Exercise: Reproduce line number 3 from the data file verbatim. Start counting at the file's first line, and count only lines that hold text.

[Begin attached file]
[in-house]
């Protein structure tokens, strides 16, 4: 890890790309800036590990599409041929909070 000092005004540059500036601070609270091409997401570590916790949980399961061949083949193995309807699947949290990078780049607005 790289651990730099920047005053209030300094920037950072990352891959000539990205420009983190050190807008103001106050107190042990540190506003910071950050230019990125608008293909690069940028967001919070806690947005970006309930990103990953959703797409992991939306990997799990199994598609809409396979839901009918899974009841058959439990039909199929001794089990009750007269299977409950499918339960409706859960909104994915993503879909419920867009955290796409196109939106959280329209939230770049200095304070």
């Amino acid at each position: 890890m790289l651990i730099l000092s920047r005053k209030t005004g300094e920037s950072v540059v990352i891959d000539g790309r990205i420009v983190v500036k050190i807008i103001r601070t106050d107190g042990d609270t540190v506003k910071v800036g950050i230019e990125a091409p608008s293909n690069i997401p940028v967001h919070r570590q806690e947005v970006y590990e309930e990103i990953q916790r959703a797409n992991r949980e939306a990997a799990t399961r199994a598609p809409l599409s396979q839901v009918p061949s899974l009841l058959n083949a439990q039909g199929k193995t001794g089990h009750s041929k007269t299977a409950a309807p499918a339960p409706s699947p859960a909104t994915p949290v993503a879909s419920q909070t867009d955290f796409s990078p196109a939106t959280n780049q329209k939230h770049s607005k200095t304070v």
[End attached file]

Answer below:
């Amino acid at each position: 890890m790289l651990i730099l000092s920047r005053k209030t005004g300094e920037s950072v540059v990352i891959d000539g790309r990205i420009v983190v500036k050190i807008i103001r601070t106050d107190g042990d609270t540190v506003k910071v800036g950050i230019e990125a091409p608008s293909n690069i997401p940028v967001h919070r570590q806690e947005v970006y590990e309930e990103i990953q916790r959703a797409n992991r949980e939306a990997a799990t399961r199994a598609p809409l599409s396979q839901v009918p061949s899974l009841l058959n083949a439990q039909g199929k193995t001794g089990h009750s041929k007269t299977a409950a309807p499918a339960p409706s699947p859960a909104t994915p949290v993503a879909s419920q909070t867009d955290f796409s990078p196109a939106t959280n780049q329209k939230h770049s607005k200095t304070v």